The Construction Industry Development Board (CIDB) says general building confidence fell by three points to 33 index points in the second quarter – its lowest level in six years.
This is measured by the CIDB small and medium enterprises (SME) business conditions survey. Confidence deteriorated as underlying indicators remained at weak levels relative to their long-term averages.
Additionally, constraints to operating conditions were largely unchanged, barring the rating of insufficient demand for new building work, which increased.
The CIDB SME business conditions survey is conducted quarterly among Grade 3 to 8 CIDB-registered contractors, both for the general building and civil industries.
The main indicator used for analysis purposes is business confidence, which indicates whether respondents find the current business conditions satisfactory.
Across the grades, the CIDB notes, the sharpest fall was registered by Grade 3 and 4 building contractors, but this was not supported by the underlying indicators.
For Grades 5 and 6, as well as Grades 7 and 8, the drop in confidence was marginal and came on the back of ongoing pressure on profitability and activity.
CIDB monitoring and evaluation project manager Ntando Skosana comments that business conditions were rather challenging during the second quarter. “Sentiment remained downbeat, with confidence levels persisting well below long-term averages.”
This against the backdrop of gross domestic product showing a fifth consecutive decline in output in the construction sector. Output fell by 1.9% quarter-on-quarter in the first quarter of this year.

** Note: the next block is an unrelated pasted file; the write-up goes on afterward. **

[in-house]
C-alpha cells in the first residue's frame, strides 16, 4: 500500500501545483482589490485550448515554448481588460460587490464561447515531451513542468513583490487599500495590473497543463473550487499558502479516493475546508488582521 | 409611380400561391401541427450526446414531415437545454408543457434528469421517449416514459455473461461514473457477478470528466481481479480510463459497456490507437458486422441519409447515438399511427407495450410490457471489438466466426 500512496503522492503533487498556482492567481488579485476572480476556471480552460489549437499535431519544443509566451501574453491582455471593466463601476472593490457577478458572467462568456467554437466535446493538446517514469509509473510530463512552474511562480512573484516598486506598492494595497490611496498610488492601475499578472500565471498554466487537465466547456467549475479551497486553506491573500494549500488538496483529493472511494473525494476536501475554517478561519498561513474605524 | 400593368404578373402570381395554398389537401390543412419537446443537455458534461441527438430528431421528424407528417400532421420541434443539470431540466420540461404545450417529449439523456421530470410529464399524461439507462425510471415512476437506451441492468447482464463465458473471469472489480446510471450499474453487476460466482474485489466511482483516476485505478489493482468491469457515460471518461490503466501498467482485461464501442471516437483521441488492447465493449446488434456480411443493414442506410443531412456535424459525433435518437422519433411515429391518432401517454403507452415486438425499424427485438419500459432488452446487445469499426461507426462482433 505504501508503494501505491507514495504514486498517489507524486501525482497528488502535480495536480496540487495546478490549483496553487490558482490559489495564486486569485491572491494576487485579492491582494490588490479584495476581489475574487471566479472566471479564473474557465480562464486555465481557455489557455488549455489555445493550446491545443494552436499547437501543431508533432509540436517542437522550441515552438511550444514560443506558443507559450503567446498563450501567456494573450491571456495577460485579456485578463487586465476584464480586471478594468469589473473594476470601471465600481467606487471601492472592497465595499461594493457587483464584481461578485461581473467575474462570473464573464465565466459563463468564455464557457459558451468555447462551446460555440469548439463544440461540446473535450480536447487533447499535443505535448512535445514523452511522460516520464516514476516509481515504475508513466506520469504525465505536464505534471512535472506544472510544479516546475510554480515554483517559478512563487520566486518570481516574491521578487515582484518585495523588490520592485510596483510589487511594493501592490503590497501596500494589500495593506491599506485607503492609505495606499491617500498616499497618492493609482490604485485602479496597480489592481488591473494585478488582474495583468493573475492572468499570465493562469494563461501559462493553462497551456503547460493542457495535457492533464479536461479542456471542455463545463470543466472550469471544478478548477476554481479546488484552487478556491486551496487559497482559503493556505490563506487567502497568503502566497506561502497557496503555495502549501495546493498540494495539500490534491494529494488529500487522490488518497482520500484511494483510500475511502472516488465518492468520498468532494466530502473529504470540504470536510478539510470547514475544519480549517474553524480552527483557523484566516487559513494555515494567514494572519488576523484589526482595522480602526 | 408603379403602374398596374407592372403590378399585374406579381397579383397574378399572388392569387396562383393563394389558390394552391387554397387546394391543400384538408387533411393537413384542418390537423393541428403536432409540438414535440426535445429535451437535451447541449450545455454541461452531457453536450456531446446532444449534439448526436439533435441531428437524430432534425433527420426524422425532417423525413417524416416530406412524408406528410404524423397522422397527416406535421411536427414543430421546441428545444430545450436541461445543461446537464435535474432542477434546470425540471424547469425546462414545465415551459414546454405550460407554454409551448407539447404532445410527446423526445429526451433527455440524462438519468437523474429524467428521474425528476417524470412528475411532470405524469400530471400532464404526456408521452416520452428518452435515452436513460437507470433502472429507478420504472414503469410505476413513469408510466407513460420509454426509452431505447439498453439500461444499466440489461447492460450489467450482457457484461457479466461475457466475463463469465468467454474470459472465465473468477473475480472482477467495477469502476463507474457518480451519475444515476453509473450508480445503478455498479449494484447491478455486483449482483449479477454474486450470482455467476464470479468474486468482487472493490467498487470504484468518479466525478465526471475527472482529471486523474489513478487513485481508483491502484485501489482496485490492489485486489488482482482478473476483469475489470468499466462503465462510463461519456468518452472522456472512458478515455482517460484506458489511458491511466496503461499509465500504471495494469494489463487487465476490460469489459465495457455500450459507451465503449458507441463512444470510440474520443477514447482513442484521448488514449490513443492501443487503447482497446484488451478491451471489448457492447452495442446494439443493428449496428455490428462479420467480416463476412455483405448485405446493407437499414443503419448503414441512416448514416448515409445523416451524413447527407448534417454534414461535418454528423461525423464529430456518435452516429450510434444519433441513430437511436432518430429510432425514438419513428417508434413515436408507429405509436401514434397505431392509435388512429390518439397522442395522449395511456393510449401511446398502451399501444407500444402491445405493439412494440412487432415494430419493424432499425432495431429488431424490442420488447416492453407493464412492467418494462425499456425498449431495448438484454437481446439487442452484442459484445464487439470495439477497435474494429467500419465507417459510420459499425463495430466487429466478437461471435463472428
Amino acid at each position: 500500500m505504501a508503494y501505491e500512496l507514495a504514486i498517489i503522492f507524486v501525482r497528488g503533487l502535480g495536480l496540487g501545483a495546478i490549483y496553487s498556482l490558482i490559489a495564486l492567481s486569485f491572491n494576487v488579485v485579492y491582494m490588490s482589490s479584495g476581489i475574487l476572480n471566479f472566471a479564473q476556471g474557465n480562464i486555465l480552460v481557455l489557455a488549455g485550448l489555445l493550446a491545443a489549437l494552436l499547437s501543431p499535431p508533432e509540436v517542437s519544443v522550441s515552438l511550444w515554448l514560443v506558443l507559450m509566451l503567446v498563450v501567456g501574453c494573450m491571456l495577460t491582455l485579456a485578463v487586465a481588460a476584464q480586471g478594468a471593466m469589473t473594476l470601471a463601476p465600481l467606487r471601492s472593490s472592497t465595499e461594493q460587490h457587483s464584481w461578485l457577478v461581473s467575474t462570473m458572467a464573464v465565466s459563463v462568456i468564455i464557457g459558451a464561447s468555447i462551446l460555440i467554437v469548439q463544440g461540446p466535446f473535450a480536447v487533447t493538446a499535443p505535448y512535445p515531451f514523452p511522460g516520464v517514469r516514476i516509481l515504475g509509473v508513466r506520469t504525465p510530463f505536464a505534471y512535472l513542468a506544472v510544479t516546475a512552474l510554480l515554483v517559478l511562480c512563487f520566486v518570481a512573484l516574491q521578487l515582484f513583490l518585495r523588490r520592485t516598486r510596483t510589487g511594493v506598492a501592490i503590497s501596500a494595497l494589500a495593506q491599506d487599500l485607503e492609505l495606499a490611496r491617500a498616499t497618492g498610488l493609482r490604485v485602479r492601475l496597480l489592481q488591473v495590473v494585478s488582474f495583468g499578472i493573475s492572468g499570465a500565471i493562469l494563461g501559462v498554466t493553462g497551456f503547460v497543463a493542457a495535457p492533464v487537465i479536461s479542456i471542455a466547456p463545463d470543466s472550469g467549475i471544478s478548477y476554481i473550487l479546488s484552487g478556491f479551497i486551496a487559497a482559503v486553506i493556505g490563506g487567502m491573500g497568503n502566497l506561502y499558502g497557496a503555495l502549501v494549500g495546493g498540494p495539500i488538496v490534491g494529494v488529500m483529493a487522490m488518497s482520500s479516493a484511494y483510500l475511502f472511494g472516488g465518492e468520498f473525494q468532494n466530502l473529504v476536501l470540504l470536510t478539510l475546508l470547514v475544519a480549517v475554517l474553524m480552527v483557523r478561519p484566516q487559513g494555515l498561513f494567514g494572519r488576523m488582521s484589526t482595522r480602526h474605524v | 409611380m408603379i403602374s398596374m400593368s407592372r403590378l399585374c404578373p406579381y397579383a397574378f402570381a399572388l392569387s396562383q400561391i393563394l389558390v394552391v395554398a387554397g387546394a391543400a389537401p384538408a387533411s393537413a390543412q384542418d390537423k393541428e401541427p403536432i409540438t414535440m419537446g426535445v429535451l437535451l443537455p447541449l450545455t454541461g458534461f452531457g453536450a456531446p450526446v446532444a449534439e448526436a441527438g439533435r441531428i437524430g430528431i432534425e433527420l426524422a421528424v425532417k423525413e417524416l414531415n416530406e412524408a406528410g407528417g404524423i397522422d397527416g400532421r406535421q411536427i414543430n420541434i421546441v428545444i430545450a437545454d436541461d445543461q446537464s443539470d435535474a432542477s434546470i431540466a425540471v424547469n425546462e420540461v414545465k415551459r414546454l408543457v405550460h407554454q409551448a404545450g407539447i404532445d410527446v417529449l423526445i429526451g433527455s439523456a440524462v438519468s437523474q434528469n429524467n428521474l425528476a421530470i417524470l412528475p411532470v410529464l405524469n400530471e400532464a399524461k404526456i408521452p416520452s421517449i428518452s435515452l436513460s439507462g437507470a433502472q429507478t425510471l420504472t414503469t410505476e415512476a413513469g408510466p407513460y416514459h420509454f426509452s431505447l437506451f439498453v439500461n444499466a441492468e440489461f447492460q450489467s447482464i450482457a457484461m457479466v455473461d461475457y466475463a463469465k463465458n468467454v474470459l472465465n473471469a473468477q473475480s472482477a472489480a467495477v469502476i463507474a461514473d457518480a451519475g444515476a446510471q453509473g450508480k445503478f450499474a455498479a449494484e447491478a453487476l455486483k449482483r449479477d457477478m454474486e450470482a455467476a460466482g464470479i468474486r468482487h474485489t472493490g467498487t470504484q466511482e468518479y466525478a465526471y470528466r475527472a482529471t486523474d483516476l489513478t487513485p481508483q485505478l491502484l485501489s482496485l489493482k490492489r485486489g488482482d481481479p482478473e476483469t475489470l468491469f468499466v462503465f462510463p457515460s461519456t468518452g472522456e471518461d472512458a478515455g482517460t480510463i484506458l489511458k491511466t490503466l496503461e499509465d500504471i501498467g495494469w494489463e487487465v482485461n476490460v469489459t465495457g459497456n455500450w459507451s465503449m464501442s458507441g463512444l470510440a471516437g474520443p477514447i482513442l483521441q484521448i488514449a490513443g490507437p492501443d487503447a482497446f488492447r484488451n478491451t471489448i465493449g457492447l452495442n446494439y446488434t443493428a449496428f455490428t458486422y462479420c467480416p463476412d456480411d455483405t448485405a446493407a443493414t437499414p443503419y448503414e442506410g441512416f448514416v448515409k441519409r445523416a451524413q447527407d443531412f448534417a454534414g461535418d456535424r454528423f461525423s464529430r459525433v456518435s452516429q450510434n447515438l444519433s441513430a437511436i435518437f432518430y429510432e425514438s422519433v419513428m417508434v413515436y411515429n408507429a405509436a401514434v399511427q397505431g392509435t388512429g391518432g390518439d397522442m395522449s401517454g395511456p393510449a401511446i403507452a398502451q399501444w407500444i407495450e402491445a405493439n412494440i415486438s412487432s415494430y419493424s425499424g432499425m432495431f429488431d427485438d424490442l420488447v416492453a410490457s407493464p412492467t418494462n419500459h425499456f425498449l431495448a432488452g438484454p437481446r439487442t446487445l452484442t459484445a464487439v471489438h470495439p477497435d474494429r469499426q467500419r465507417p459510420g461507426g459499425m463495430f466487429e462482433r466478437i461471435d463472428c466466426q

The unfavourable outcome for this quarter’s survey results suggests that the negative trend in both building and civil construction activity continued into the second quarter, the CIDB says.
Meanwhile, at provincial level, the survey measured that Western Cape building contractor confidence ticked up by two index points to 56. Confidence was unchanged in the Eastern Cape, while it fell in KwaZulu-Natal.
“The worst outcome in confidence was recorded for Gauteng building contractors, where an overwhelming 83% of contractors were dissatisfied with business conditions. It is concerning that this level of confidence marks a joint all-time low,” says Skosana.
Civil engineering confidence also declined by three points during the quarter to 36, which came against the backdrop of greater profitability pressure during the quarter.
Among the grades, the decline in confidence for Grades 7 and 8 was in line with the broad-based deterioration in underlying indicators. For Grades 3 and 4, weaker sentiment came mainly on the back of notable profitability pressure.
Skosana points out the unchanged sentiment for Grades 5 and 6 was reflective of the mixed bag of outcomes in the underlying indicators.
“While there was some improvement in activity, pressure on profitability persisted. Further on the negative side, demand for construction work remained a key constraint, which points to possible pressures on activity in the near term.”
She adds that, from a provincial perspective, sentiment worsened, with the highest confidence level registered in the low 30s. “The provincial picture was rather disappointing, with sentiment deteriorating across the board. The highest level of confidence was recorded in the Western Cape at a weak 33 index points.”
For the rest of the provinces, confidence levels were in their 20s. The outlook is downbeat across all provinces, as indicated by the heightening constraints in demand for new work.
In conclusion, Skosana says the second quarter of this year continued to disappoint in both the building and civil engineering sectors.
The confidence levels in both sectors lie at 33 index points, which marks the worst level in six years. “Discouragingly, the outlook for activity remains clouded, as the constraint of insufficient demand for new work remains elevated in both sectors.”